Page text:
The Top-level Research Initiative received many words of praise at its annual conference in Oslo on 28-29 November. According to the Norwegian Government, the initiative puts Nordic ideals into practice, and Secretary General of the Nordic Council of Ministers Halldór Ásgrimssón is impressed by the results achieved in such a short time.
The Norwegian Minister of Research and Higher Education Tora Aasland opened the Top-level Research Initiative (TRI) Annual Conference by referring to a speech given by Rajendra Pachauri, chair of the Intergovernmental Panel on Climate Change, when he came to Norway in 2007 as co-recipient of the Nobel Peace Prize with former US Vice President Al Gore. At that time, Dr Pachauri noted that climate change must be addressed with a joint scientific effort, the development of new knowledge, and the will to acknowledge the realities of a changing climate.
- These are also three key considerations for the TRI, which can be viewed as an initiative in the spirit of the Nobel Peace Prize. The TRI can also be said to put Nordic ideals into practice, said Minister Aasland.
A leader in green growth
Continuing her remarks, Minister Aasland reminded the audience that the Top-level Research Initiative was launched by five exceedingly pleased Nordic prime ministers in 2008 as a large-scale effort to promote research and innovation in the areas of climate, environment and energy.
Minister Aasland took the opportunity to point out that “green growth” has now been placed high on the Nordic agenda. The Nordic prime ministers have stated that the region will become a leader with respect to dynamic, green industrial activity and sustainable solutions and that it has the potential to be at the international forefront in this area. The Norwegian Government recently launched a strategy for industrial development and green growth with a focus on the development of environmental technology, and both the OECD and EU are expanding their focus on this area as well.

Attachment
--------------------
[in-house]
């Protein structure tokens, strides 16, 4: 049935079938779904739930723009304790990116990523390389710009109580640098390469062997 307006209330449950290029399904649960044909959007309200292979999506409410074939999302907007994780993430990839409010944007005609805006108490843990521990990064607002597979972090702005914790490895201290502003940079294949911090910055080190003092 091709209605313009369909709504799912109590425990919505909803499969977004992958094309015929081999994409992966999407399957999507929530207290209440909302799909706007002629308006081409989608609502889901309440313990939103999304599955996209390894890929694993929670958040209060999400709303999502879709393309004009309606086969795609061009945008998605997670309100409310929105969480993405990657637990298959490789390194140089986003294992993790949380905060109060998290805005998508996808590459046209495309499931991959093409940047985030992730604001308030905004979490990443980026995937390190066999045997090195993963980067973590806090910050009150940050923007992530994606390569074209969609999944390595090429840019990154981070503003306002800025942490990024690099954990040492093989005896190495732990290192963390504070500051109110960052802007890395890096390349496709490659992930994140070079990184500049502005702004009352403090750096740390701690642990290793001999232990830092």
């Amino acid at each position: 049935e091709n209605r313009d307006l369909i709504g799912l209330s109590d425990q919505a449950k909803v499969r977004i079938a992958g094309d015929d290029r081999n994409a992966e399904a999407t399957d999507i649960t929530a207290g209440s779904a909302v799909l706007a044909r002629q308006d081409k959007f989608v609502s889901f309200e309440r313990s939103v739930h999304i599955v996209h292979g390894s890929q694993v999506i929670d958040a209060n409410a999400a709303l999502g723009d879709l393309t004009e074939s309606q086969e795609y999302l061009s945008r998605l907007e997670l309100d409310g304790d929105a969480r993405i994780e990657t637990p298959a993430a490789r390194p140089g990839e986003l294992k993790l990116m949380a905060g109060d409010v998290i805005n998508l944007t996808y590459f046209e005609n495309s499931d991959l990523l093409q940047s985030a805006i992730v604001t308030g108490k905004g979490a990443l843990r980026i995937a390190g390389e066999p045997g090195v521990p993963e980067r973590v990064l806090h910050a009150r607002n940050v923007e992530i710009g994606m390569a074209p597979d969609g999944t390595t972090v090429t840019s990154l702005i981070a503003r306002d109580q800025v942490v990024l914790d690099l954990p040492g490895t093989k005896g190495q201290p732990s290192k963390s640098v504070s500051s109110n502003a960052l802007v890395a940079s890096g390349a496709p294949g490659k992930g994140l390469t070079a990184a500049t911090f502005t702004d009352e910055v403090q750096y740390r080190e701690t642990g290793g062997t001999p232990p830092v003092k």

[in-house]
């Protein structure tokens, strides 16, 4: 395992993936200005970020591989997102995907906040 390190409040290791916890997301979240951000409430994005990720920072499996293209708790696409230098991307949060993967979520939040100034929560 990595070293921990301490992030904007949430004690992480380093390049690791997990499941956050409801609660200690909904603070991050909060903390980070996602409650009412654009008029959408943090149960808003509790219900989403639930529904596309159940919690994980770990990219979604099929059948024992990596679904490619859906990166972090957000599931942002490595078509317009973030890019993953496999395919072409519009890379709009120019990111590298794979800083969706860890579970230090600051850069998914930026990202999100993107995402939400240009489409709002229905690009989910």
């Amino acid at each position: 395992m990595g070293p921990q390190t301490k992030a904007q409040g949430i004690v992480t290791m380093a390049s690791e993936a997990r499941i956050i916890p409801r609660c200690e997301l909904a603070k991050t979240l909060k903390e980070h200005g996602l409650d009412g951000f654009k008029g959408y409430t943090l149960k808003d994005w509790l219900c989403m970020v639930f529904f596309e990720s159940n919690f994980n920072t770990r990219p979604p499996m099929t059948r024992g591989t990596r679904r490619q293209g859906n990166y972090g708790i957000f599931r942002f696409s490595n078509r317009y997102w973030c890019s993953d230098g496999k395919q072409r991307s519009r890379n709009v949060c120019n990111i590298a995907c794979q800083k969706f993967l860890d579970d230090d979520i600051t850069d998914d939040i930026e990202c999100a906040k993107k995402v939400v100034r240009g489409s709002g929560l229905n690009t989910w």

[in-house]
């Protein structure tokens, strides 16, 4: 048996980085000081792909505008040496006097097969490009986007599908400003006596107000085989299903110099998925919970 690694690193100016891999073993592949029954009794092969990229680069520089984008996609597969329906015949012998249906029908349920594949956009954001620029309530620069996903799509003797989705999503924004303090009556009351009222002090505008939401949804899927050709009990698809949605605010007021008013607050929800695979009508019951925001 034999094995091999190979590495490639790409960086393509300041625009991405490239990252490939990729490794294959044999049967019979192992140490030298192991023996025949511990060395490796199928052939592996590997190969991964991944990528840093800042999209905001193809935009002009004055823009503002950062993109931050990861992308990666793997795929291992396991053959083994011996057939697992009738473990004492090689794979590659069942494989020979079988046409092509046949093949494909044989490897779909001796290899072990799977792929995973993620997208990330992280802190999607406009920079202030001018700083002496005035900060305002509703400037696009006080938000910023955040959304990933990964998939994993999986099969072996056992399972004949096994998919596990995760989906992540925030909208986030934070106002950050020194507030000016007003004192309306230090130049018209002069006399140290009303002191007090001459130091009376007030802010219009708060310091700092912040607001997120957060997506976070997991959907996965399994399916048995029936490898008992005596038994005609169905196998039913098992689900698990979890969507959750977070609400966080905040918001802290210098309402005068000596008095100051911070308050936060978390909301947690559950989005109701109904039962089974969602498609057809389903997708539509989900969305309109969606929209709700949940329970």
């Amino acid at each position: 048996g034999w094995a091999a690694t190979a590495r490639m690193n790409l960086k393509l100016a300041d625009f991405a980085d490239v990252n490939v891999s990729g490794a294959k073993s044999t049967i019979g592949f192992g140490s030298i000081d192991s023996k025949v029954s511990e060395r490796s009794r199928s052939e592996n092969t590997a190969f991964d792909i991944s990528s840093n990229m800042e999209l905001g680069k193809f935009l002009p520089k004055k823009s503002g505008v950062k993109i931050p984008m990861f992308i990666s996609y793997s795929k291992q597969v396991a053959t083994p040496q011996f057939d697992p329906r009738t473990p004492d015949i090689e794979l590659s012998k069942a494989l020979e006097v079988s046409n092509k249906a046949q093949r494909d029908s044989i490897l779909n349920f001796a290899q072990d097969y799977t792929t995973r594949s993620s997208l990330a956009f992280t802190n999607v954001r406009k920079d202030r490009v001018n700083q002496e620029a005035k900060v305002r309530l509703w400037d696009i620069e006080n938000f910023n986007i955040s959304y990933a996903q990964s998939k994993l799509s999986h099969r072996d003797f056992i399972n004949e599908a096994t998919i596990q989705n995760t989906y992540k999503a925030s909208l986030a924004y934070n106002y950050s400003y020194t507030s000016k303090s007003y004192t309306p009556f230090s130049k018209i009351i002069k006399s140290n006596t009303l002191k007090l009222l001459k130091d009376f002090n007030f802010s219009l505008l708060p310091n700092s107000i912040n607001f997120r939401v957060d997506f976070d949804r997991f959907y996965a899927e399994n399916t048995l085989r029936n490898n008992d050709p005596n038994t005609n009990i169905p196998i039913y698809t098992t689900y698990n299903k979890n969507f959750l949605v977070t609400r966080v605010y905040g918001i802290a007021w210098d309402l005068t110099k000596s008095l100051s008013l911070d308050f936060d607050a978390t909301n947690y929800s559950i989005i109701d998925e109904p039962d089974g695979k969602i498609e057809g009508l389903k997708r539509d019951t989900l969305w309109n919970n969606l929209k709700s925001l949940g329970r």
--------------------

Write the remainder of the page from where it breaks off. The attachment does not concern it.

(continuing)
- The Top-level Research Initiative is in close alignment with the new objectives and priorities emerging at national, Nordic, European and global levels. Nordic research cooperation is translating the ideals and ideas into a cooperative scientific effort that generates concrete results and that we hope will also bring positive change to society, said Minister Aasland.
Impressed by the TRI’s results
Secretary General of the Nordic Council of Ministers Halldór Ásgrimssón expressed admiration for the results achieved by the TRI in such a short time.
| Halldór Ásgrimssón. Photo: Terje Heiestad
- We are especially impressed that the programme has built new platforms of cooperation between research and industry and established broad-based European cooperation so quickly. In fact, I think that the TRI is paving the way for even broader Nordic cooperation. We should view this annual conference as a springboard for our future efforts to carry out the task given to us by the prime ministers, which is to ensure that the Nordic region becomes a leader in green growth, said Mr Ásgrimssón.
The TRI can inspire Europe
Cornelis Vis, Adviser at the Bureau of European Advisers which is connected to the Office of the President of the European Commission José Manuel Barroso, took his starting point in the global financial crisis that has hit several EU countries especially hard.
- There is no other choice than to launch joint European solutions to today’s problems. The EU’s goal is not only to combat the crisis; it is also to stimulate new growth. In a few days the European Commission will discuss the new Horizon 2020 initiative, which aims to facilitate research cooperation across national borders. We will have simpler funding mechanisms and less ‘red tape’, and I have no doubt that the TRI will be a good match with Horizon 2020 and inspire the other countries to increase their cooperation, said Dr Vis.